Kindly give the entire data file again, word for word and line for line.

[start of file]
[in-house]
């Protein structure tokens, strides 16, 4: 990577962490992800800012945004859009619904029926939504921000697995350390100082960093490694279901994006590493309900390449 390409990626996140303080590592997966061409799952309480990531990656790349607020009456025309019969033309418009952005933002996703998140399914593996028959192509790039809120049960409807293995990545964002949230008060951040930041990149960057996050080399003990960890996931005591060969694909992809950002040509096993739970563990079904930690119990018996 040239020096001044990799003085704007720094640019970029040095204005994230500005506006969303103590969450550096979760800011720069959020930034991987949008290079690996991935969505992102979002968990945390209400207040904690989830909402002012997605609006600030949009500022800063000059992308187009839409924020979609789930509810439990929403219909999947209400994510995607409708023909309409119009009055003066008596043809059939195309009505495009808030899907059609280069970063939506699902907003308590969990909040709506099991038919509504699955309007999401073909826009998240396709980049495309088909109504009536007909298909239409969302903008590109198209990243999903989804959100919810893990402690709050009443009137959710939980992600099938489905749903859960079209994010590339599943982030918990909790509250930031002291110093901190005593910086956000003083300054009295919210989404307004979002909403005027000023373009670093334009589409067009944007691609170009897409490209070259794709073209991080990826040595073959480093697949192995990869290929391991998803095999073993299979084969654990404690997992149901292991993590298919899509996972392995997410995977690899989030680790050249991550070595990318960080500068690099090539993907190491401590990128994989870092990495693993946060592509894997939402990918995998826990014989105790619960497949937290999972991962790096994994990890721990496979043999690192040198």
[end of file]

[in-house]
């Protein structure tokens, strides 16, 4: 990577962490992800800012945004859009619904029926939504921000697995350390100082960093490694279901994006590493309900390449 390409990626996140303080590592997966061409799952309480990531990656790349607020009456025309019969033309418009952005933002996703998140399914593996028959192509790039809120049960409807293995990545964002949230008060951040930041990149960057996050080399003990960890996931005591060969694909992809950002040509096993739970563990079904930690119990018996 040239020096001044990799003085704007720094640019970029040095204005994230500005506006969303103590969450550096979760800011720069959020930034991987949008290079690996991935969505992102979002968990945390209400207040904690989830909402002012997605609006600030949009500022800063000059992308187009839409924020979609789930509810439990929403219909999947209400994510995607409708023909309409119009009055003066008596043809059939195309009505495009808030899907059609280069970063939506699902907003308590969990909040709506099991038919509504699955309007999401073909826009998240396709980049495309088909109504009536007909298909239409969302903008590109198209990243999903989804959100919810893990402690709050009443009137959710939980992600099938489905749903859960079209994010590339599943982030918990909790509250930031002291110093901190005593910086956000003083300054009295919210989404307004979002909403005027000023373009670093334009589409067009944007691609170009897409490209070259794709073209991080990826040595073959480093697949192995990869290929391991998803095999073993299979084969654990404690997992149901292991993590298919899509996972392995997410995977690899989030680790050249991550070595990318960080500068690099090539993907190491401590990128994989870092990495693993946060592509894997939402990918995998826990014989105790619960497949937290999972991962790096994994990890721990496979043999690192040198």